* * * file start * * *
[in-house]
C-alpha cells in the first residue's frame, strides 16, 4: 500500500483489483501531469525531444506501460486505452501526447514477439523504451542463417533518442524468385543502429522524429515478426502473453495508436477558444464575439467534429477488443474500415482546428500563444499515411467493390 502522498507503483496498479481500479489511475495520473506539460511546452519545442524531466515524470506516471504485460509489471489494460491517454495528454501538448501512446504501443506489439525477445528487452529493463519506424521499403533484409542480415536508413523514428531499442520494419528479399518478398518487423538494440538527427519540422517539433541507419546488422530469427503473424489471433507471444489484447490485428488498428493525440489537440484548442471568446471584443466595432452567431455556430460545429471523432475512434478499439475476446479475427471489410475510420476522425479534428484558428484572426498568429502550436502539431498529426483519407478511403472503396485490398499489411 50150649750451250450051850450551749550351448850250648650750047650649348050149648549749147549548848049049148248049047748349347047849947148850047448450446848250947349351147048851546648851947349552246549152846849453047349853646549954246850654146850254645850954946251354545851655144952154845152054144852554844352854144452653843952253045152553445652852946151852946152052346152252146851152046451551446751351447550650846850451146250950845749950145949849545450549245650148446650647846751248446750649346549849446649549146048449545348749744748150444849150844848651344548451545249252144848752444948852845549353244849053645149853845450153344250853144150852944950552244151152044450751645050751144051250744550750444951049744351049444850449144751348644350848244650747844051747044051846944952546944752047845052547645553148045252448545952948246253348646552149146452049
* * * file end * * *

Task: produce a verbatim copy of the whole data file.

[in-house]
C-alpha cells in the first residue's frame, strides 16, 4: 500500500483489483501531469525531444506501460486505452501526447514477439523504451542463417533518442524468385543502429522524429515478426502473453495508436477558444464575439467534429477488443474500415482546428500563444499515411467493390 502522498507503483496498479481500479489511475495520473506539460511546452519545442524531466515524470506516471504485460509489471489494460491517454495528454501538448501512446504501443506489439525477445528487452529493463519506424521499403533484409542480415536508413523514428531499442520494419528479399518478398518487423538494440538527427519540422517539433541507419546488422530469427503473424489471433507471444489484447490485428488498428493525440489537440484548442471568446471584443466595432452567431455556430460545429471523432475512434478499439475476446479475427471489410475510420476522425479534428484558428484572426498568429502550436502539431498529426483519407478511403472503396485490398499489411 50150649750451250450051850450551749550351448850250648650750047650649348050149648549749147549548848049049148248049047748349347047849947148850047448450446848250947349351147048851546648851947349552246549152846849453047349853646549954246850654146850254645850954946251354545851655144952154845152054144852554844352854144452653843952253045152553445652852946151852946152052346152252146851152046451551446751351447550650846850451146250950845749950145949849545450549245650148446650647846751248446750649346549849446649549146048449545348749744748150444849150844848651344548451545249252144848752444948852845549353244849053645149853845450153344250853144150852944950552244151152044450751645050751144051250744550750444951049744351049444850449144751348644350848244650747844051747044051846944952546944752047845052547645553148045252448545952948246253348646552149146452049